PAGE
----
News Release - January 13, 2006
GOVERNMENT FUEL OIL AND PROPANE HEATING GRANT NOW AVAILABLE
Saskatchewan residents who heat their principal residence or businesses with fuel oil or propane are now eligible for a one-time grant of $200.
This grant is part of the Saskatchewan Energy Share announced last fall. The Saskatchewan Energy Share is a two-part plan to provide assistance and help people reduce heating costs Applications for the grant are available to Saskatchewan residents as of January 1st, 2006.
"This program is part of the government's commitment to provide Saskatchewan residents with the lowest cost bundle for basic residential utility rates in Canada," Industry Minister Eric Cline said. "The Saskatchewan Energy Share is designed to help Saskatchewan people reduce heating costs."
Saskatchewan residents eligible for the $200 grant must complete an application form before March 31st, 2006 and mail it in along with an invoice or receipt from a fuel oil or propane dealer. Over 10,000 households are eligible for the grant. Total cost of the program, including administration, is estimated at $2.2 million.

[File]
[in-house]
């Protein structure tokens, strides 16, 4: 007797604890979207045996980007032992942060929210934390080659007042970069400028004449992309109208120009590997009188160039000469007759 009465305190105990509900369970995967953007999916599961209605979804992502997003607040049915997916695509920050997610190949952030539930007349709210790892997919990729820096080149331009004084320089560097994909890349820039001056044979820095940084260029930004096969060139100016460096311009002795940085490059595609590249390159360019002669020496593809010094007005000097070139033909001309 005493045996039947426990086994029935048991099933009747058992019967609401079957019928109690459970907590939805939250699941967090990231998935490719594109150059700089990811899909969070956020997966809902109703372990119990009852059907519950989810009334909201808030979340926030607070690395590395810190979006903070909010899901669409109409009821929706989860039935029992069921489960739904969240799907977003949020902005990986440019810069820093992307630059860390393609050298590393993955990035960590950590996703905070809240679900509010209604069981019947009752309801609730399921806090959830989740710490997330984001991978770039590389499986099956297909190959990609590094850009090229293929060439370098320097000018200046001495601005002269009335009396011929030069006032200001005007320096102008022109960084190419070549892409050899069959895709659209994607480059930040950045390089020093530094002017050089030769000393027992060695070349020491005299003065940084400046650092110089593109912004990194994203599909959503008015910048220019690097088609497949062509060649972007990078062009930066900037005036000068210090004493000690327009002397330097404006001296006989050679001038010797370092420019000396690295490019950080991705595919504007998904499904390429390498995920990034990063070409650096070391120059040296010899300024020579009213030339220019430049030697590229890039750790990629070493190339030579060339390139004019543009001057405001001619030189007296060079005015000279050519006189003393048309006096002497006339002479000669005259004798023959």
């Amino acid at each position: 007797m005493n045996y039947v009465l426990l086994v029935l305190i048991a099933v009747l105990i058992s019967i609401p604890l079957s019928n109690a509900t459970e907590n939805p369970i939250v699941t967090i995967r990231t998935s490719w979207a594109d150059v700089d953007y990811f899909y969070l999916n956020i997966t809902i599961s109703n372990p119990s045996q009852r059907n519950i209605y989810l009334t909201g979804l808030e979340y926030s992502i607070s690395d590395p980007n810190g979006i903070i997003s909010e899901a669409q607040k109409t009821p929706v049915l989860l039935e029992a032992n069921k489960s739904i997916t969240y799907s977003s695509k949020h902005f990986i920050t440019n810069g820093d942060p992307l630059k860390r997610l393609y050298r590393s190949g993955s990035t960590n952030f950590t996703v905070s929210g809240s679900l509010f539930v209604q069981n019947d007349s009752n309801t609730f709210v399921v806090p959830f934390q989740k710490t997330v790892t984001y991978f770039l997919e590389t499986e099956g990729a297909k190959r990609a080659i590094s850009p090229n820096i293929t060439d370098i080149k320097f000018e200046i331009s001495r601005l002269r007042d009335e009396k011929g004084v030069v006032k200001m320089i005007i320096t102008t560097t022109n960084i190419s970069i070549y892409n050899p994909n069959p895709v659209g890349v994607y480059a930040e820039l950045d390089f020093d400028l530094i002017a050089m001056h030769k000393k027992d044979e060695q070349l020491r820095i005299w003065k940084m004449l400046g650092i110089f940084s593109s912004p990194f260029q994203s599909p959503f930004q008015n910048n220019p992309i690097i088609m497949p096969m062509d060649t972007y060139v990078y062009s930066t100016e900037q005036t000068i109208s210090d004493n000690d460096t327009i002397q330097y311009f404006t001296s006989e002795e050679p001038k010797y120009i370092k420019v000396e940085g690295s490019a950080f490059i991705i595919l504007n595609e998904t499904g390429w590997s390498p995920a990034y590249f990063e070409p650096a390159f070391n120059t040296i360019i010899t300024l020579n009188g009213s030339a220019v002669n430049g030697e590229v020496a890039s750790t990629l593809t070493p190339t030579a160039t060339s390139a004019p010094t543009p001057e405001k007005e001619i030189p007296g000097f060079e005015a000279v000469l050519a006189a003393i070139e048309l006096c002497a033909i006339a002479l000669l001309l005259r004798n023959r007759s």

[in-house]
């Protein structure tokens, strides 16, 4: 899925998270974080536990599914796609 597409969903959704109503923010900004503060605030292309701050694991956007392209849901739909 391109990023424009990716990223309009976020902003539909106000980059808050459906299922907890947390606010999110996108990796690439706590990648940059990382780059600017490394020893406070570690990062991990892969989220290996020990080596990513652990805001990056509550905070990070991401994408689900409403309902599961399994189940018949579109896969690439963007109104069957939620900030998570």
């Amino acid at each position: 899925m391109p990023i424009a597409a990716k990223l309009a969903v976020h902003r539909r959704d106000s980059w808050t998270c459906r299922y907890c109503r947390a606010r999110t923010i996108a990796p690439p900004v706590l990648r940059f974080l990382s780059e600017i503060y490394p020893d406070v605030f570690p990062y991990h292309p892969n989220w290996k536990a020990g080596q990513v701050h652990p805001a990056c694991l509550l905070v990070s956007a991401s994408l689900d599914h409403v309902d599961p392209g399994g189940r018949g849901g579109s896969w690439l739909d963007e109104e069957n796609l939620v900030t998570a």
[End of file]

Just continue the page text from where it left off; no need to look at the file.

The application forms are available at municipal offices, bulk fuel dealers, First Nations band offices and Rural Development offices. Forms are also available online at www.ir.gov.sk.ca. Saskatchewan residents and business owners can also call 1-877-UESHARE (837-4273) toll free to request an application form or ask questions about the grant.
Only principle residences and businesses that use fuel oil or propane as their primary heating source are eligible for the grant. Cottages or seasonal dwellings are not eligible. Saskatchewan residents whose heating costs are fully paid for by provincial or federal government programs such as Social Assistance Programs or Transition Employment Allowance are not eligible for the grant.
The Saskatchewan Energy Share plan was first announced on November 2nd, 2005, by Premier Lorne Calvert. It is aimed at helping Saskatchewan people deal with price reductions in the short-term and through conservation programs in the long-term effects of higher energy costs. Global oil prices rose during 2005 and saw record-setting spikes when natural disasters struck gas plants in the Gulf of Mexico.
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